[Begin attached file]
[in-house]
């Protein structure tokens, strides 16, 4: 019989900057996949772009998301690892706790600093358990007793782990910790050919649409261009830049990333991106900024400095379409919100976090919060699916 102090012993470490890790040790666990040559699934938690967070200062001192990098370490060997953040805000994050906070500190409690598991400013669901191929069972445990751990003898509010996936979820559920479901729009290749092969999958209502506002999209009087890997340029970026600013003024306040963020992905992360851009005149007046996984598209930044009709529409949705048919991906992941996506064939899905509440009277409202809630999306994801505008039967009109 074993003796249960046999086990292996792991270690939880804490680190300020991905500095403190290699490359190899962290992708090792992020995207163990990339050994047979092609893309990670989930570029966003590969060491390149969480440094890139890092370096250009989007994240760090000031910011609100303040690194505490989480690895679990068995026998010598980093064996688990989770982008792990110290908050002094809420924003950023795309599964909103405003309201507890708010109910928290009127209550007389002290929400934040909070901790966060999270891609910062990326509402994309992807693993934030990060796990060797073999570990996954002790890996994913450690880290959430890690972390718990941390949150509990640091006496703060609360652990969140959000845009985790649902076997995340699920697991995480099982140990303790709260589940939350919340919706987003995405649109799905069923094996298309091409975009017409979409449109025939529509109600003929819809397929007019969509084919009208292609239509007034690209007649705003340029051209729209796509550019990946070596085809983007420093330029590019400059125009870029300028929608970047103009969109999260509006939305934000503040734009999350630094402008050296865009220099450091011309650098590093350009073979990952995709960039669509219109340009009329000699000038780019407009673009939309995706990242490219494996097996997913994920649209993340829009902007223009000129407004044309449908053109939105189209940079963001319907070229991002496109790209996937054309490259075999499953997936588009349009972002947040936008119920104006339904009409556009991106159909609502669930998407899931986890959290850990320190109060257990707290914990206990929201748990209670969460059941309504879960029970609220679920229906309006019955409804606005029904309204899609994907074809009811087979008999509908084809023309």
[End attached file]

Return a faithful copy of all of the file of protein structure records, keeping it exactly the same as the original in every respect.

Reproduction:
[in-house]
């Protein structure tokens, strides 16, 4: 019989900057996949772009998301690892706790600093358990007793782990910790050919649409261009830049990333991106900024400095379409919100976090919060699916 102090012993470490890790040790666990040559699934938690967070200062001192990098370490060997953040805000994050906070500190409690598991400013669901191929069972445990751990003898509010996936979820559920479901729009290749092969999958209502506002999209009087890997340029970026600013003024306040963020992905992360851009005149007046996984598209930044009709529409949705048919991906992941996506064939899905509440009277409202809630999306994801505008039967009109 074993003796249960046999086990292996792991270690939880804490680190300020991905500095403190290699490359190899962290992708090792992020995207163990990339050994047979092609893309990670989930570029966003590969060491390149969480440094890139890092370096250009989007994240760090000031910011609100303040690194505490989480690895679990068995026998010598980093064996688990989770982008792990110290908050002094809420924003950023795309599964909103405003309201507890708010109910928290009127209550007389002290929400934040909070901790966060999270891609910062990326509402994309992807693993934030990060796990060797073999570990996954002790890996994913450690880290959430890690972390718990941390949150509990640091006496703060609360652990969140959000845009985790649902076997995340699920697991995480099982140990303790709260589940939350919340919706987003995405649109799905069923094996298309091409975009017409979409449109025939529509109600003929819809397929007019969509084919009208292609239509007034690209007649705003340029051209729209796509550019990946070596085809983007420093330029590019400059125009870029300028929608970047103009969109999260509006939305934000503040734009999350630094402008050296865009220099450091011309650098590093350009073979990952995709960039669509219109340009009329000699000038780019407009673009939309995706990242490219494996097996997913994920649209993340829009902007223009000129407004044309449908053109939105189209940079963001319907070229991002496109790209996937054309490259075999499953997936588009349009972002947040936008119920104006339904009409556009991106159909609502669930998407899931986890959290850990320190109060257990707290914990206990929201748990209670969460059941309504879960029970609220679920229906309006019955409804606005029904309204899609994907074809009811087979008999509908084809023309």